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Cecly Placenti, Artistic Director

  • Writer's pictureCecly Placenti

Eryc Taylor Dance 2023 New Choreographer Grant Concert

Martha Graham Studio Theater

May 7, 2023

A dancer throwing blue tulle into the air
Photo by Noa Wollstein

New York City is not an easy place to produce dance. The cost of renting studio and theater space, plus hiring backstage crew and talent, can be prohibitive to aspiring choreographers. Eryc Taylor Dance offers assistance through their New Choreographer Grant program. Celebrating its 10-year anniversary with works by 2023 recipients Lindsey Jennings, Robert Jamie Mason, Uila Marx, and Sarah Lutzky, ETD supports the next generation of dance makers by awarding each artist $1,000 to create and present their first piece as professionals.

As any seasoned choreographer knows, creating dances with depth and sophistication is a career-long process. This process relies on time and experience, and teaches dance makers to trust themselves, their ideas, and their choices. ETD’s New Choreographer grant is an important opportunity for emerging artists to gain that experience and the four pieces presented in this year's program highlight both the joys and the challenges of being a beginner.

Her Mercurial Resilience, choreographed by Lindsey Jennings, illustrates the feminine capacity for emotional endurance. Dancers Lily Gelfand and Maddie Hopfield lift and gather a large piece of blue tulle, manipulating the gossamer fabric as if it were a heavy object. They raise it with effort or cradle it with care. One dancer becomes entwined during a series of knee spins as the other circles freely, the tulle representing empathy as both a burden and a gift. When they lay the tulle between them like a long river, mirroring each other's movement from opposite banks, a sense of collective experience emerges.

Two dancers, one standing upright with both hands over their mouth and another kneeling with hands on head and abdominal area
Photo by Noa Wollstein

In the pendulum of collecting sand and ribbons, choreographer Sarah Lutzky presents shared experiences in a different way. Through small gestures- fingers flicking invisible dust and hands cupping a mouth- Lutzky builds larger movement phrases that illustrate the passing of time. Dancers slowly crawl across the stage as if they are the hands of a clock. Sudden falls to the floor and running patterns interrupt the hypnotic pace and moments of stillness arise and dissolve as the six dancers fall in and out of step with each other. The effect is spellbinding.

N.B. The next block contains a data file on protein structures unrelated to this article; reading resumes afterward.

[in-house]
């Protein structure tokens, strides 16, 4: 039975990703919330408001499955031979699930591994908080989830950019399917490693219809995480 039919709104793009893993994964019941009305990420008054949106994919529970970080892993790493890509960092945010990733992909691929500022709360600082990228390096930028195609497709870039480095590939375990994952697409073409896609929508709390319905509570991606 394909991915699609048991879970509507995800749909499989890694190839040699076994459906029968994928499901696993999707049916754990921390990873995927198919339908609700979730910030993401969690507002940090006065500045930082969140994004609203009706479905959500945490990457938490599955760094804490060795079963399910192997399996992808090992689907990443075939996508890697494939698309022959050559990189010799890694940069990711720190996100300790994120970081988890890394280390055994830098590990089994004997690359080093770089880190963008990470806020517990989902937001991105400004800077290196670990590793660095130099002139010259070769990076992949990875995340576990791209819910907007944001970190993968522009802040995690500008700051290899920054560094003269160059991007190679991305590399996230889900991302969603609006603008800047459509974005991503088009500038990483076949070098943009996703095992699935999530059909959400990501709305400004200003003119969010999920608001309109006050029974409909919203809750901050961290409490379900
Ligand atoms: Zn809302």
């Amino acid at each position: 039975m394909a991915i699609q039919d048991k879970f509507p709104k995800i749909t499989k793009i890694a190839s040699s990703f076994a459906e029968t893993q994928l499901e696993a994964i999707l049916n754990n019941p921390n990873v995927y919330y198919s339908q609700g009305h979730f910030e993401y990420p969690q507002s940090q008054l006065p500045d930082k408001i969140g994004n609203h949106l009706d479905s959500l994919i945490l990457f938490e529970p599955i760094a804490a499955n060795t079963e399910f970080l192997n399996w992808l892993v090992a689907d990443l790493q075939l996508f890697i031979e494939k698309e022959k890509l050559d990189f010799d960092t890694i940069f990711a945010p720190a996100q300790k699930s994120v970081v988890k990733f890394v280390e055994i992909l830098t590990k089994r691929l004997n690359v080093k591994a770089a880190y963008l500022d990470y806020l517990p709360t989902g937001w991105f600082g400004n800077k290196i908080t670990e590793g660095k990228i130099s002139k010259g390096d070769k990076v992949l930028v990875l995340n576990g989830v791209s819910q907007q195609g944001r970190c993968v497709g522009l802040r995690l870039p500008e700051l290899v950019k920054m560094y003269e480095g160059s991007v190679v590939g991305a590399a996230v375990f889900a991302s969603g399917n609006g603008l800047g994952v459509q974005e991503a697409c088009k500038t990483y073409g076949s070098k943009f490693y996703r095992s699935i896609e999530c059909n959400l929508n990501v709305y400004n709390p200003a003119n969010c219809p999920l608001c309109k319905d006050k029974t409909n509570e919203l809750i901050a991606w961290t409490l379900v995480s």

Three dancers on one knee with their right arms outstretched toward the ceiling
Photo by Noa Wollstein

Robert Jamie Mason’s Wide–Awake, a story ballet told through classical and modern dance vocabularies, features the personification of various mental states at war within an individual mind. Although performed masterfully by dancers Caroline Alter, Isoke Wright, Lucia Gagliardone, Rush Johnston and Mason, the choreography was more predictable classroom steps than evocative movement.

Two dancers. One on their hands and knees and another laid out across the first dancers back.
Photo by Noa Wollstein

The most playful dance of the evening, Uila Marx’s Dear Young One addresses heavy topics with lightness and joy. A love letter to queer identifying youth, Dear Young One is part party, part manifesto. Opening with Prince’s “I Would Die for You,” dancers run, shimmy and spin. They greet each other with hugs and smiles and approach the audience with open arms. Slowly their smiles fade and their arms lower. The acceptance they are searching for is not available. With intelligent craftsmanship, Marx creates an experience of belonging from the inside out. Dancers stop to watch one another in short solos. They take turns following each other in moments of structured improvisation. They each add their own unique flair to similar movements. In this way, Marx and her cast affirm each other and their choices, building a bond. When they approach the audience again at the close of the piece, their outstretched arms meet the embrace of strangers.

While all four pieces possess compelling moments and strong ideas, there are hallmarks of the novice choreographer present, most notable being the lack of nuance in timing and dynamics that provide qualitative richness. Her Mercurial Resilience employs a pace that, while meditative and calming, lasts too long. Jenning’s text about resiliency and struggle, read over music and projected on screen, is too on-the-nose. Lutsky, who is definitely onto something with her pacing choices, can exaggerate variations in tempo to add contrast. For Mason, a technically proficient and well trained dancer, stepping out of his comfort zone can do wonders for his choreographic invention.

Being a beginner is an exciting thing to be! Based on their first steps, there is much to look forward to from these artists as their careers continue to develop.

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